Didn’t get a Christmas card from Marty Markowitz? Don’t worry, we’ll fill you in

Didn’t get a Christmas card from Marty Markowitz? Don’t worry, we’ll fill you in
Community Newspaper Group

Borough President Markowitz is dreaming of a black-and-white Christmas — at least according to this year’s Brooklyn Nets-centric holiday card.

Markowitz’s 2012 holiday dispatch riffs on Brooklyn’s new home team, its home court at the Barclays Center, the growing number of celebrities who performed there, and, of course, the Beep’s diminutive stature.

His cards of year’s past addressed more pressing social issues such as gay marriage and the controversial Prospect Park West bike lane, but this edition is a pure celebration of Brooklyn’s new-found status as an entertainment hub — perhaps a necessary diversion in a borough still recovering from Hurricane Sandy.

The super storm is not depicted in the drawing itself, unlike Hurricane Irene’s appearance on last year’s mailing, but the lyrics of a ditty printed inside reference the natural disaster (We’ve posted the full lyrics at the end of the story).

Our analysts spent hours poring over the card, which sources from Markowitz’s office said took more than two months to create and was drawn by Portland-based cartoonist Dennis Adler, a long-time Borough Hall collaborator.

Experts say the work shows a diverse range of domestic influences, pulling from the Hudson River School, “Where’s Waldo” books, and the subversive underground comic book scene in San Francisco in the early 1970s. Here some things that jumped out to us:

• The slumping Nets rely on the vertically challenged Markowitz, two friendly Santa Clauses, and the Beep’s parakeet Beep for some extra offense — perhaps a reference to Nets guard Deron Williams’ struggles shooting the ball.

• Other Barclays Center attractions are front and center: An Islanders hockey player hints at his team’s planned move to Brooklyn by skating across the herringbone hardwood using a candy cane as a stick, while Mickey and Minnie Mouse, of “Disney on Ice” share the floor with the elephants from Ringling Bros. and Barnum and Bailey circus.

• There’s plenty of star power: try to find the likenesses of Rihanna, Barbra Streisand, Bob Dylan, and the Rolling Stones. Our crack team of art experts struggled to find Justin Bieber, whose fans terrorized Prospect Heights in November, and Lady Gaga, who is hard to spot because she’s not depicted in any of her most famous getups.

“We didn’t want to put a hat on her because it would block the face above her, but she often comes out to perform with silver hair,” Markowitz explained.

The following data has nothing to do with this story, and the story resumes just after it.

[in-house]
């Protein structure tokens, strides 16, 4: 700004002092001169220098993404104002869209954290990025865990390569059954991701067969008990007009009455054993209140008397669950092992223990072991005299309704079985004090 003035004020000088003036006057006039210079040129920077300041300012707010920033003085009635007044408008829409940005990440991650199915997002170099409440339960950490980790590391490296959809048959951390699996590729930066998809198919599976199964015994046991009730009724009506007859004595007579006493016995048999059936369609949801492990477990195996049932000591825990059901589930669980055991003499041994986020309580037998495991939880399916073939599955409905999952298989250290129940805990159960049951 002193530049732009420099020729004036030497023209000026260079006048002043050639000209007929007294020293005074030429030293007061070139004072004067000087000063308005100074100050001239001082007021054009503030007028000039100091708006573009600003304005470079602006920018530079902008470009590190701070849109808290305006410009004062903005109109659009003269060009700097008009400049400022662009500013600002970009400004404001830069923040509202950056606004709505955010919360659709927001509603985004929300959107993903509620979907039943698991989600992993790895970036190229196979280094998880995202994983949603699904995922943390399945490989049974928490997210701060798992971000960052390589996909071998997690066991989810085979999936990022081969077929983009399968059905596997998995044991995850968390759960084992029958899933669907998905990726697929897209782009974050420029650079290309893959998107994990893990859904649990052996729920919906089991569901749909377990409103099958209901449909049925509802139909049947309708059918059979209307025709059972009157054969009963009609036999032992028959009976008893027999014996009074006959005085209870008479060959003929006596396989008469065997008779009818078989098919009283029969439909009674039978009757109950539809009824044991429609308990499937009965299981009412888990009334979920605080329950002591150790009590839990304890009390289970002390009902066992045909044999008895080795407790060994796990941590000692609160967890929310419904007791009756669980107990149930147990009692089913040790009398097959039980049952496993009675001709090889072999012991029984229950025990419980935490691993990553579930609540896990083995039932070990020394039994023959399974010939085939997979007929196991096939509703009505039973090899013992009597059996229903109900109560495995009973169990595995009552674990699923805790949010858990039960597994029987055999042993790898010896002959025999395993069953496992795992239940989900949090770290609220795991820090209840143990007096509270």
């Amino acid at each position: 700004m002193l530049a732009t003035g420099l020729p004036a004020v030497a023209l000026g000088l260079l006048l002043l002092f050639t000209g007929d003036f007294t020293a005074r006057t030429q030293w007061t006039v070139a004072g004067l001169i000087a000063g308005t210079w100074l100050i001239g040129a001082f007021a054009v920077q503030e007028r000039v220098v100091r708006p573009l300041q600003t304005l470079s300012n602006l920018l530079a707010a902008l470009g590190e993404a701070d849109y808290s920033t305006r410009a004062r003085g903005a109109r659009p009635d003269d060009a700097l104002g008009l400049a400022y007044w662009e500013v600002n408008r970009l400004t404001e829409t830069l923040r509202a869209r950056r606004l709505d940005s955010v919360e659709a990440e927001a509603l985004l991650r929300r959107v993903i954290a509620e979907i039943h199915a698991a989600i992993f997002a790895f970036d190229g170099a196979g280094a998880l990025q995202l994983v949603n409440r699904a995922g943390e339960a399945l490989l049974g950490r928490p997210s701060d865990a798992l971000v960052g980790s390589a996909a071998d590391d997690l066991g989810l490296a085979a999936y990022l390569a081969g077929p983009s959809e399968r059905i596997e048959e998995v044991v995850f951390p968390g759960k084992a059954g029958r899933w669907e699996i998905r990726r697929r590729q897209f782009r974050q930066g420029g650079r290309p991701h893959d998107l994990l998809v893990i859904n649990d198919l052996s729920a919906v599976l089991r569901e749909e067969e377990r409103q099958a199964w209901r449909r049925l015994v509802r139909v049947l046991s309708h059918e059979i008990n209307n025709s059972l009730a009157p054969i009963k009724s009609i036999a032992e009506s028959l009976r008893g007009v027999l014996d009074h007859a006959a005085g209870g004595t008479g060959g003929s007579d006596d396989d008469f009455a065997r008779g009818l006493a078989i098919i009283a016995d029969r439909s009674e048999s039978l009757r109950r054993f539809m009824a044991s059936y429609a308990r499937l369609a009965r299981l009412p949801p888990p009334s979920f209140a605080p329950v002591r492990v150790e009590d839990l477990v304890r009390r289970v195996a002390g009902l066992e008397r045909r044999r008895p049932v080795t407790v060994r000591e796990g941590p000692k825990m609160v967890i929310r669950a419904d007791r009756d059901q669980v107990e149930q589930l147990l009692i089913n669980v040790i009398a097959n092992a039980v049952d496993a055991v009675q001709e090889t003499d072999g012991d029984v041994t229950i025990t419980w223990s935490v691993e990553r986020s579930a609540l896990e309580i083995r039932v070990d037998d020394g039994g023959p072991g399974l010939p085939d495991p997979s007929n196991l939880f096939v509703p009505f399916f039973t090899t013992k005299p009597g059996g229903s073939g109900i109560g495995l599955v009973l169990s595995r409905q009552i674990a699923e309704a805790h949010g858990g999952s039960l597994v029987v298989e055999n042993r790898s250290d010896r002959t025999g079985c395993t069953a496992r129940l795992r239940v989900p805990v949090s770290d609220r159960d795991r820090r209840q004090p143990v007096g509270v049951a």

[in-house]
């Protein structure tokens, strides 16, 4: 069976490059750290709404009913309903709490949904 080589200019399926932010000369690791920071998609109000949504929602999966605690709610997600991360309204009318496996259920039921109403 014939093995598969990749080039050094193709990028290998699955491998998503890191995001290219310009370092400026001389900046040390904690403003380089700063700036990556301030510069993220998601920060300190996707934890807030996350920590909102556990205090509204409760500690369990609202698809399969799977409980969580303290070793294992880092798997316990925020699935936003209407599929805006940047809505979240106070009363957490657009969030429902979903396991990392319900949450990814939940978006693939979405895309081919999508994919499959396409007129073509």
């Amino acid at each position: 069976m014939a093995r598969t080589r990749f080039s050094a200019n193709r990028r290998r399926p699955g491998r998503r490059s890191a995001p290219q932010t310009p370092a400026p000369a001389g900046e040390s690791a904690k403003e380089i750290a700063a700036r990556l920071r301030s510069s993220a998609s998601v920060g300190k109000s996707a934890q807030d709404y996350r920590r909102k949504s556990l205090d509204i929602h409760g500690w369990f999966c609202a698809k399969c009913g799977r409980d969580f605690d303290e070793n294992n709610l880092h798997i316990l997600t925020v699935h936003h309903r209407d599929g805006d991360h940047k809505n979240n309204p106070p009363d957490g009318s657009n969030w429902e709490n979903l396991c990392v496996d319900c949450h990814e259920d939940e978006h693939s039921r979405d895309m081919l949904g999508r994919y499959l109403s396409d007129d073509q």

• Markowitz, a big-time Barclays Center booster, didn’t pass up an opportunity to give a shout-out to the insiders who brought the arena to Brooklyn. Rap mogul Jay-Z, who owns a tiny portion of the team, is easy to spot. But can you identify Nets owner Mikhail Prokorov, Atlantic Yards mega-developer Bruce Ratner, Forest City Ratner executive MaryAnne Gilmartin, or Nets CEO Brett Yormark?

• A notable omissions from the card includes the much-panned Nets mascot and spelling curiosity BrooklyKnight.

Markowitz says the holiday card has been a tradition has cherished since he took office — and that he has been sitting on the Nets theme for some time.

“They’re all humorous and positive,” he said. “We waited for the arena to open before we decided to use it as a theme.”

Lyrics to Markowitz’s holiday carol, to the tune of “Walking in a Winter Wonderland”

Barclays here, Streisand’s belting

Fans will cheer, hearts are melting

The Nets and Jay-Z, what a team they will be

Brooklyn is a Winter Wonderland

New hotels, business booming

Mazel Tov, Brooklyn’s blooming

The Islanders play in Barclays one day

Brooklyn is a Winter Wonderland


Have a blintz or try a Belgian waffle

Brooklyn restaurants are cookin’ good

From sushi to kielbasa to falafal

Taste the world and never leave the ‘hood

From the Bay to Gowanus

Sandy stormed in upon us

We took a big hit, but we’ll never quit

Brooklyn is a Winter Wonderland

Reach reporter Eli Rosenberg at [email protected] or by calling (718) 260-2531. Follow him at twitter.com/emrosenberg.